Review: The Celtic Myths

I wasn’t very impressed by Miranda Aldhouse-Green’s The Celtic Myths, subtitled “A Guide to the Ancient Gods and Legends”. I mean, it was free from my local Little Free Library (pre-COVID), so you could say I’ve not lost out too much.

The book isn’t, as I thought from a quick glance at the back cover, a retelling of the Celtic myths, but actually a non-fictional treatment of them, looking at themes and what they might indicate about Celtic thought, with reference to archaeological artefacts. I think my problem with it is, basically, that it’s not very imaginative. There are no great interpretive leaps, and what there is will be mostly unsurprising to anyone who’s read anything on the subject. It’s not really organised as a reference work, either: there’s no contents list indicating where you might find treatments of particular myths, and although there is an index there’s no glossary of the sort I’d expect to find in a mythological reference work. It might make a good primer for someone who’s literally never read anything about Celtic myth, I suppose.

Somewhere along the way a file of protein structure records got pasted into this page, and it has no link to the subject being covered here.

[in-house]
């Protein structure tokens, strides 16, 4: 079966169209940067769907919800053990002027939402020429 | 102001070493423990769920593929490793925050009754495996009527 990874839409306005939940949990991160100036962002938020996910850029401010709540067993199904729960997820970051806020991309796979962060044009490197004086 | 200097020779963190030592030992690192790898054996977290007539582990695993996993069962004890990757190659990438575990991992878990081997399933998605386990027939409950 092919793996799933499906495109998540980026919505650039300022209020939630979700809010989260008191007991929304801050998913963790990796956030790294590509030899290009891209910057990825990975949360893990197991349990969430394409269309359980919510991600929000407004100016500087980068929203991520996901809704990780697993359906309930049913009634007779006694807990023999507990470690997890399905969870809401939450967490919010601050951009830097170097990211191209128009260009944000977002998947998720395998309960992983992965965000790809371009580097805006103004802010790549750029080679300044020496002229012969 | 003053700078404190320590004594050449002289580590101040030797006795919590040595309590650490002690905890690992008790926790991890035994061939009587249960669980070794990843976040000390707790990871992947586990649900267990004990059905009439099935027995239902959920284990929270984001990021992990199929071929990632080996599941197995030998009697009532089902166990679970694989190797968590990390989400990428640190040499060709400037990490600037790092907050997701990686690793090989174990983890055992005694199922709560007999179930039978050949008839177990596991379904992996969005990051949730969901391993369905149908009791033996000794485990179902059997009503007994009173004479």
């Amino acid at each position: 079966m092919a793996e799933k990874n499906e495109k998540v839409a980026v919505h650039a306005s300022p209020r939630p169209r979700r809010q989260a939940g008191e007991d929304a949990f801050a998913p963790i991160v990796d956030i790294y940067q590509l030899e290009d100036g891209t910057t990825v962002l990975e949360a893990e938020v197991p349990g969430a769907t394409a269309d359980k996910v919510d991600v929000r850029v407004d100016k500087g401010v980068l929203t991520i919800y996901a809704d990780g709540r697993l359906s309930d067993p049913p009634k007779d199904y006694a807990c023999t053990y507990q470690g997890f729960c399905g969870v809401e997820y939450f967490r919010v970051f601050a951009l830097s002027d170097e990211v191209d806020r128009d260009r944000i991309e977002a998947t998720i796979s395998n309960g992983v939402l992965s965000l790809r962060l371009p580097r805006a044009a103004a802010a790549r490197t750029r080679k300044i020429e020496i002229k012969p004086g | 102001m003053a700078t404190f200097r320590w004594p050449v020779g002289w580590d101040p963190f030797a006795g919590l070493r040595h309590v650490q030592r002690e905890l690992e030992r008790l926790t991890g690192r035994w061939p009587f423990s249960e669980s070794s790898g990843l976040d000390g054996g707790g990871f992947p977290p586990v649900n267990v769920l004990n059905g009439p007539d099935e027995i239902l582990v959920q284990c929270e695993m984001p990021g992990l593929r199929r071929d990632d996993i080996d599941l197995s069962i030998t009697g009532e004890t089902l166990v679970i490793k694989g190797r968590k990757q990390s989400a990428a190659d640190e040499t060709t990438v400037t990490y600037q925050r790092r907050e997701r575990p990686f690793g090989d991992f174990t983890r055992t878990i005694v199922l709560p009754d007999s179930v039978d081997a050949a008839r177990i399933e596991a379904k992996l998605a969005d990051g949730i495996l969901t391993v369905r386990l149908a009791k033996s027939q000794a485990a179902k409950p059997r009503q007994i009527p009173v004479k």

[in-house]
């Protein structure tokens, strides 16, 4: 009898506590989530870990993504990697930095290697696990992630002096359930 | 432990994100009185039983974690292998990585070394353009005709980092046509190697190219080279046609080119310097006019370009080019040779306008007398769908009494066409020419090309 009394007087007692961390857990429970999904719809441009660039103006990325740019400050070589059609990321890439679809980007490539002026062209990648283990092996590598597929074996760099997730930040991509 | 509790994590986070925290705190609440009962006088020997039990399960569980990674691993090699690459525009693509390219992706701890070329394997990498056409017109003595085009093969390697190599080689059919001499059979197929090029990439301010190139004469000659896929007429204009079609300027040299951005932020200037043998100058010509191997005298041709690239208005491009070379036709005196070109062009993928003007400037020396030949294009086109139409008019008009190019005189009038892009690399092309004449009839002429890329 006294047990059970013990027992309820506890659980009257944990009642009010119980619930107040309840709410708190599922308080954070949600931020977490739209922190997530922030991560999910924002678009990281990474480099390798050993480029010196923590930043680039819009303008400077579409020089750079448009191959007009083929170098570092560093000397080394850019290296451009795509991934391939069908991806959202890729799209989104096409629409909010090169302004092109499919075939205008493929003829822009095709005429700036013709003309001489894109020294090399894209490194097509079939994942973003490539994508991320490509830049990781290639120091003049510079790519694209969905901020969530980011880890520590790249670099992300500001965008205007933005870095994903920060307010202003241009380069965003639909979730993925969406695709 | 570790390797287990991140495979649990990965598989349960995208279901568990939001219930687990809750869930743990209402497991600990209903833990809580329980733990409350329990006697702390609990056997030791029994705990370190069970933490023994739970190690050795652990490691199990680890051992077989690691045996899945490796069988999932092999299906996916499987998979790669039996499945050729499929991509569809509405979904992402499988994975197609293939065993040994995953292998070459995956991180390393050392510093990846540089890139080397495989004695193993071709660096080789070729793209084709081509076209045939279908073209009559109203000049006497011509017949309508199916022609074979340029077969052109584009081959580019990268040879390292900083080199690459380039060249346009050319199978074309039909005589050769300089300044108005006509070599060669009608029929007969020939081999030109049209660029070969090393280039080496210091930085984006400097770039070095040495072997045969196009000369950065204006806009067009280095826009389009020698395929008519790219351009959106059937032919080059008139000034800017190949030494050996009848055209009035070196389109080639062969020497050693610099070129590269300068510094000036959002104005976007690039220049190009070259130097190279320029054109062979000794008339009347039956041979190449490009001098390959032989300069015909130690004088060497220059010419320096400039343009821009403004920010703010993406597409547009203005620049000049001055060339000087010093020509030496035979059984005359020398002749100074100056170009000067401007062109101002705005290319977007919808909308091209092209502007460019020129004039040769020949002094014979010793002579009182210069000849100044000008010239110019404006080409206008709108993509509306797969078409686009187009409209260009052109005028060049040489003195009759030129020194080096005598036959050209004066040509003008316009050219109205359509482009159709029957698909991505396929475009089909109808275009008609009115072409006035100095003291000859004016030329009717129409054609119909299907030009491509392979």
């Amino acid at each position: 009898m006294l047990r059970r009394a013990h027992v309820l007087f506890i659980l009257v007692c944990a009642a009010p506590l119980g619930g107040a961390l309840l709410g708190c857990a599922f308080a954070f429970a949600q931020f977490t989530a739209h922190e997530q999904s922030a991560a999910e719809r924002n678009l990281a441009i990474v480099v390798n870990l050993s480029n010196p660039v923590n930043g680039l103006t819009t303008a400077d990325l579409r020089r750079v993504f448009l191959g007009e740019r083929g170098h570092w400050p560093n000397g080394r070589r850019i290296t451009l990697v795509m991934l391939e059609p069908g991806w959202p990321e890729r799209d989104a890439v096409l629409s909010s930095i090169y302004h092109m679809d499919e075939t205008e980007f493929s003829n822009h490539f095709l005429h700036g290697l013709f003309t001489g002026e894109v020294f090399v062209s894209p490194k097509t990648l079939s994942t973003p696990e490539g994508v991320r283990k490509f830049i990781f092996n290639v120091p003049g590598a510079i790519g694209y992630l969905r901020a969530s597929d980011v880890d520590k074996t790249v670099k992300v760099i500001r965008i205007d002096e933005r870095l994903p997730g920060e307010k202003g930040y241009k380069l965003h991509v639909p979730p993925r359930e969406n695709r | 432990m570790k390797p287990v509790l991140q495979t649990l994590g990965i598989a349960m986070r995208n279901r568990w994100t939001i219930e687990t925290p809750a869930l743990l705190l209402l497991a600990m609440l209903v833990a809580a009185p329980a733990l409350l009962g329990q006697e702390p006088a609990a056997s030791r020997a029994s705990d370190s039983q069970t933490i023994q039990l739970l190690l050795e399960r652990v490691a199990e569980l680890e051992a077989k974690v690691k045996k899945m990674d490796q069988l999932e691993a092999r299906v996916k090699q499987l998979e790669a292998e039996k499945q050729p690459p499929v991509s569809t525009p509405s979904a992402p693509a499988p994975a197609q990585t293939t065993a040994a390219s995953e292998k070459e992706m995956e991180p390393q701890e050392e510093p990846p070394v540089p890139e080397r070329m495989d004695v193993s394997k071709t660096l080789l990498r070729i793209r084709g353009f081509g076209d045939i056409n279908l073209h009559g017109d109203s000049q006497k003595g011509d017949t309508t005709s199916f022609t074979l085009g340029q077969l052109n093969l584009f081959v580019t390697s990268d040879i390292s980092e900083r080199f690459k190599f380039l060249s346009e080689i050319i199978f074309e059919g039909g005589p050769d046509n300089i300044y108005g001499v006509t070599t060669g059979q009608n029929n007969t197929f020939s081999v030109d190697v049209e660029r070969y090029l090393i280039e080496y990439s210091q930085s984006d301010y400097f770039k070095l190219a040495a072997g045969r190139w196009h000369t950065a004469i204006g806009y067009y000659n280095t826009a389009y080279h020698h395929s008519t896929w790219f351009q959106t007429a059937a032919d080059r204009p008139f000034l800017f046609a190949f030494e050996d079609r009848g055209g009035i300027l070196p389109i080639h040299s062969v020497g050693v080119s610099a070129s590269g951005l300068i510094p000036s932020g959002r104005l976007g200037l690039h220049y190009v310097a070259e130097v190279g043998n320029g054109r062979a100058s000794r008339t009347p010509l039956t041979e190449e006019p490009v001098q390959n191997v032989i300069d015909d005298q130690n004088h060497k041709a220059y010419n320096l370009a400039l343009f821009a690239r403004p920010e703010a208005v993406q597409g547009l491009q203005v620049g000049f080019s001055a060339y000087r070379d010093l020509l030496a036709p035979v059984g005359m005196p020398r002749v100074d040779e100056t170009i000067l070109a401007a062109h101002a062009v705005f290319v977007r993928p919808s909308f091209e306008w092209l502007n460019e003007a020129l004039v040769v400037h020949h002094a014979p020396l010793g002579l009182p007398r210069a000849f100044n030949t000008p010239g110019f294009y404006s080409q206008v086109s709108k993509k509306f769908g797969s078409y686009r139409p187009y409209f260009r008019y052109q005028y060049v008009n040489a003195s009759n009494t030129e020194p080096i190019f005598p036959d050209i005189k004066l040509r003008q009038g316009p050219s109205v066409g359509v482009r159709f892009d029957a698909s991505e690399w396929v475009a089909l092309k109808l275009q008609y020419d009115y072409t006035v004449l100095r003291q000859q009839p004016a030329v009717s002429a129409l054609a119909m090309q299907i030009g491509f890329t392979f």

I notice, too, that Aldhouse-Green seems linked with the Celtic shamanism movement, which I have ranted about here. Seriously, why is this concept so prevalent in Neopaganism and Celtic studies?

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